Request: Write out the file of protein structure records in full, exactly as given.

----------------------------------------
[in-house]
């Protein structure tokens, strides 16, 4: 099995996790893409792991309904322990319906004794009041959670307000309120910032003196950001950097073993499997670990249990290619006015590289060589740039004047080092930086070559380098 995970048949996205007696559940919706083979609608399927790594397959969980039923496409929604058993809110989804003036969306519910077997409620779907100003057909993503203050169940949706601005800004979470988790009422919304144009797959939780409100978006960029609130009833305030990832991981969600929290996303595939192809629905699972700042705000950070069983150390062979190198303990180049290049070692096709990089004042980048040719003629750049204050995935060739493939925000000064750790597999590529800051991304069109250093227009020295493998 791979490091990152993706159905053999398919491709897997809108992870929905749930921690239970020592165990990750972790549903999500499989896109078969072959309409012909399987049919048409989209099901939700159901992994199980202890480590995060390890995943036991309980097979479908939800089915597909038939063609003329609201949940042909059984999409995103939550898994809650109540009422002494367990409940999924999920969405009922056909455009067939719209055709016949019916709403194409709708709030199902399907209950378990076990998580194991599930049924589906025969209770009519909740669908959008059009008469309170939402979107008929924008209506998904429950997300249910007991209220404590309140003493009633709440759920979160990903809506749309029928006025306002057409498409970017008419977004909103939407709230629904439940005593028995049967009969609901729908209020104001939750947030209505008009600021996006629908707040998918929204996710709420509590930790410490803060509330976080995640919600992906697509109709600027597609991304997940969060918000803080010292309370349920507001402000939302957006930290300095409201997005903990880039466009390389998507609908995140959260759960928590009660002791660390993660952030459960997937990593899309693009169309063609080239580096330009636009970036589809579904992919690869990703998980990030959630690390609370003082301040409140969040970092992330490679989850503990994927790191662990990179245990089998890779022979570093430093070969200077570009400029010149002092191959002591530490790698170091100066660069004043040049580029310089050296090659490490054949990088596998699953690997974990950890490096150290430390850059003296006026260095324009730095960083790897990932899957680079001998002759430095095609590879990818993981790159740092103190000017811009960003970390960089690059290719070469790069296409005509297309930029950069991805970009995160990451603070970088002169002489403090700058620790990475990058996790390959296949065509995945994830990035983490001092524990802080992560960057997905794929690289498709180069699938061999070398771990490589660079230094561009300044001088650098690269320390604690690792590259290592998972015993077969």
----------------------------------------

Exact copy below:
[in-house]
């Protein structure tokens, strides 16, 4: 099995996790893409792991309904322990319906004794009041959670307000309120910032003196950001950097073993499997670990249990290619006015590289060589740039004047080092930086070559380098 995970048949996205007696559940919706083979609608399927790594397959969980039923496409929604058993809110989804003036969306519910077997409620779907100003057909993503203050169940949706601005800004979470988790009422919304144009797959939780409100978006960029609130009833305030990832991981969600929290996303595939192809629905699972700042705000950070069983150390062979190198303990180049290049070692096709990089004042980048040719003629750049204050995935060739493939925000000064750790597999590529800051991304069109250093227009020295493998 791979490091990152993706159905053999398919491709897997809108992870929905749930921690239970020592165990990750972790549903999500499989896109078969072959309409012909399987049919048409989209099901939700159901992994199980202890480590995060390890995943036991309980097979479908939800089915597909038939063609003329609201949940042909059984999409995103939550898994809650109540009422002494367990409940999924999920969405009922056909455009067939719209055709016949019916709403194409709708709030199902399907209950378990076990998580194991599930049924589906025969209770009519909740669908959008059009008469309170939402979107008929924008209506998904429950997300249910007991209220404590309140003493009633709440759920979160990903809506749309029928006025306002057409498409970017008419977004909103939407709230629904439940005593028995049967009969609901729908209020104001939750947030209505008009600021996006629908707040998918929204996710709420509590930790410490803060509330976080995640919600992906697509109709600027597609991304997940969060918000803080010292309370349920507001402000939302957006930290300095409201997005903990880039466009390389998507609908995140959260759960928590009660002791660390993660952030459960997937990593899309693009169309063609080239580096330009636009970036589809579904992919690869990703998980990030959630690390609370003082301040409140969040970092992330490679989850503990994927790191662990990179245990089998890779022979570093430093070969200077570009400029010149002092191959002591530490790698170091100066660069004043040049580029310089050296090659490490054949990088596998699953690997974990950890490096150290430390850059003296006026260095324009730095960083790897990932899957680079001998002759430095095609590879990818993981790159740092103190000017811009960003970390960089690059290719070469790069296409005509297309930029950069991805970009995160990451603070970088002169002489403090700058620790990475990058996790390959296949065509995945994830990035983490001092524990802080992560960057997905794929690289498709180069699938061999070398771990490589660079230094561009300044001088650098690269320390604690690792590259290592998972015993077969």